When CIVIL Media spoke to Mr. Erwan Fouéré in May, 2016, he declared his strong and unwavering support to the Colorful Revolution, in times of an unstoppable wave of anti-regime and pro-democracy protests sweeping across the Republic of Macedonia. In the interview back then, Mr. Fouéré has concluded that the situation in the country has worsened, and has emphasized: “The rulers have to step down and face the full force of the law”. The protests against the regime of the former Prime Minister Gruevski started in 2014, but intensified in 2016, after the controversial decision by President Gjorgje Ivanov to stop the investigation against then top politicians, who came under investigation of the Special Public Prosecutor for serious criminal activities, such as abuse of power, widespread corruption, structural violence, wiretapping thousands of people, and electoral fraud.
On March 26, 2018, CIVIL Media has asked Mr. Fouéré on his perceptions of the new government and the overall situation in the country, two years after the Colorful Revolution, and one year after the turmoil that accompanied the formation of the post-regime government.
FOUÉRÉ: I must say it’s such a great pleasure to be back in Macedonia, in an environment where people are able to speak freely, without fear, without harassment, without physical intimidation, and without all the terrible pressures that the previous government was using to control, to forbid people, civil society organizations, media, to work independently and to operate as one would expect in a normal democratic society. All the checks and balances that we accept in a democratic society were not existing. Now, we have such a refreshing atmosphere, because the new government lost no time in replacing the fear with openness and replacing the secrecy of the previous government with transparency, establishing a dialogue with civil society, with the media and doing everything possible to catch up on lost time in terms of the reforms for EU accession. All the reforms that were already identified in the previous years, but which the previous government did not implement at all.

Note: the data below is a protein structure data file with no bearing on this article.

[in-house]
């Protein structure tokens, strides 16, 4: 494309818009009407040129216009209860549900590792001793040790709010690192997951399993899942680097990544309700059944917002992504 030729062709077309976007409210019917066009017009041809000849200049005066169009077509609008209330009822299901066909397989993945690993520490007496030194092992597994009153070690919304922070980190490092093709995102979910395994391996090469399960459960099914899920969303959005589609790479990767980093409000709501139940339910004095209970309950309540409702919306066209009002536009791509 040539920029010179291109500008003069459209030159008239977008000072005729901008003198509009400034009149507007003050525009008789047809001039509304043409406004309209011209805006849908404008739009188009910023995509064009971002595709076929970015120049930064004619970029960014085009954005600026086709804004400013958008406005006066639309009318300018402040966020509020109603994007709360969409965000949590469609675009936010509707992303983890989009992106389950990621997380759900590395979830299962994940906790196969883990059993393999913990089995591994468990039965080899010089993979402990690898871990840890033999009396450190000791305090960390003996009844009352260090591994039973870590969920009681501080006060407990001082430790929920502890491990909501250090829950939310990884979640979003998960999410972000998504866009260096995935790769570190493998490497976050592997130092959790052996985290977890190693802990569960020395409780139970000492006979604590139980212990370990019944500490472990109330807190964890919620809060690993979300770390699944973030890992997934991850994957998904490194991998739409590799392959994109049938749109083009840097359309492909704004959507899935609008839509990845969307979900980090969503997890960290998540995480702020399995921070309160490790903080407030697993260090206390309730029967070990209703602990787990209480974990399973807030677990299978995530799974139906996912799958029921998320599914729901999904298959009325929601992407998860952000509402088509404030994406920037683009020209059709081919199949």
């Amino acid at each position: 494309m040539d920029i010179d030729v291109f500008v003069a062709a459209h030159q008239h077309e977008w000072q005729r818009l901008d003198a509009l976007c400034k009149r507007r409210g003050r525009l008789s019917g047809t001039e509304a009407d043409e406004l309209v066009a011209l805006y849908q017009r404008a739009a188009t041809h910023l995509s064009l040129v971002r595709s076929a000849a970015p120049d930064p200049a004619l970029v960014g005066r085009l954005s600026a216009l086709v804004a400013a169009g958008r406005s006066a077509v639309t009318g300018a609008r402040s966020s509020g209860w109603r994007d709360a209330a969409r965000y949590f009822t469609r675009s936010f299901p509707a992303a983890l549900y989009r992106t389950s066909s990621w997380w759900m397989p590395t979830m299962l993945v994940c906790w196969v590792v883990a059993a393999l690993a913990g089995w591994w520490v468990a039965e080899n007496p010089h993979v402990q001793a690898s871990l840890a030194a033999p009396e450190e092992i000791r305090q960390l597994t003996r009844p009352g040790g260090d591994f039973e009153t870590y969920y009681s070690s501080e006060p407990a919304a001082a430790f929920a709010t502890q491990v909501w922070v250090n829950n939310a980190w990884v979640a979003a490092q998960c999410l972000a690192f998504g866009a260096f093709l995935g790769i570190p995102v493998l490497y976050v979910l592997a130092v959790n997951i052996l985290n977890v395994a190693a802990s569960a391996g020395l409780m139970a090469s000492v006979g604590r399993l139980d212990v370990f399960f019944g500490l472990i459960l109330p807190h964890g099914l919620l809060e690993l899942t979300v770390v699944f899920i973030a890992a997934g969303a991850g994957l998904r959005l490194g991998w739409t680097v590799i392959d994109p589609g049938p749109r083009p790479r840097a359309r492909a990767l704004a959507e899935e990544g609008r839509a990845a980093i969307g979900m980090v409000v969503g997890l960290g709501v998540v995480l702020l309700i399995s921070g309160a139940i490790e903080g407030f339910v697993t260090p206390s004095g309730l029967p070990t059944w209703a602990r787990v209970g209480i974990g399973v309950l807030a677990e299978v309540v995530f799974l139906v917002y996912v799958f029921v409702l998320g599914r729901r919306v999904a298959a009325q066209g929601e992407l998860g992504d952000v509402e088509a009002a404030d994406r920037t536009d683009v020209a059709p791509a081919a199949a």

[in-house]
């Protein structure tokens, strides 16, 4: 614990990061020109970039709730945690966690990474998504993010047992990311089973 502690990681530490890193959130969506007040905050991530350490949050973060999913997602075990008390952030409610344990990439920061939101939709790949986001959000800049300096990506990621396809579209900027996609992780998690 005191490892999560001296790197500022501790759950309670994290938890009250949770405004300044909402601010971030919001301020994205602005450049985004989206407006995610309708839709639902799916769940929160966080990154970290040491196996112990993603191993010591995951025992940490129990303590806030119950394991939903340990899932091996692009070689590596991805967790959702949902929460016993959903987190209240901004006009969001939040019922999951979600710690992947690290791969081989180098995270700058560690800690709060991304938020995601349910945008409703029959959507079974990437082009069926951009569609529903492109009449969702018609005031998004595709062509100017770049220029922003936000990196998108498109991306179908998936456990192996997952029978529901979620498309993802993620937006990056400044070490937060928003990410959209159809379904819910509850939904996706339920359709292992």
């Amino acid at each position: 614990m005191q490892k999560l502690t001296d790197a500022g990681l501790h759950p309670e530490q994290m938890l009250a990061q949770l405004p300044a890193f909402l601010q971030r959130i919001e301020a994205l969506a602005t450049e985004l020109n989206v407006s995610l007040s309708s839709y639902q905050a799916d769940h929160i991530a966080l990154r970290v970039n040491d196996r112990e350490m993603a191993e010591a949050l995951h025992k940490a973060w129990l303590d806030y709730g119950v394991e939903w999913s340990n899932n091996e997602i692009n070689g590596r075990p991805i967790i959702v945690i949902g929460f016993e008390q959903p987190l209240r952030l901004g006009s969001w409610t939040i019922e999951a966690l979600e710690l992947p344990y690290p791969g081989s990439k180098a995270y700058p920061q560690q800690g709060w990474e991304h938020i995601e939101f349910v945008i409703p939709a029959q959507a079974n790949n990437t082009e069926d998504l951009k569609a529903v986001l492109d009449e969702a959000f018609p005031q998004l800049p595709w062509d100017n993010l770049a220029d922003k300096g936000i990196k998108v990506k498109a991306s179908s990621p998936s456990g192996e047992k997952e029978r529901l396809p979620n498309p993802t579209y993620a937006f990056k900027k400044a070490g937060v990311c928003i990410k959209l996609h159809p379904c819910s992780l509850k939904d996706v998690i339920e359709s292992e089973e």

Of course, it is a huge challenge for the new government, and it will take time. But people are understandably impatient, particularly as regards to the issues of the alleged criminal activities, abuse of power that took place and that were evidenced notably in the wiretapped conversations. So, my message that I had two years ago, when we spoke previously, is the same, that those who were responsible, who were involved in all of these activities, who are under investigation by the Special Prosecutor, must absolutely face the full force of the law.
Because the law must be shown to be operating equally. Those who were in power must be accountable for what they have done and the quicker that can be done, the better. The peace can be restored. Understandably, people want to see justice happening. And that was, after all, the slogan of the Colorful Revolution: No justice – no peace.
So, I think that’s probably one of the biggest challenges facing this government, to make sure that the judiciary functions as it should, as an independent judiciary, and that those investigations, those cases are brought to a conclusion. It’s now, if I am not mistaken, over three years since the first revelations. And, yet, if I understand correctly, no one is in jail for those crimes that were revealed in those wiretapped conversations. That’s a long time for people to wait for justice to happen, so I do hope that the judiciary will understand the necessity to act rapidly on these matters.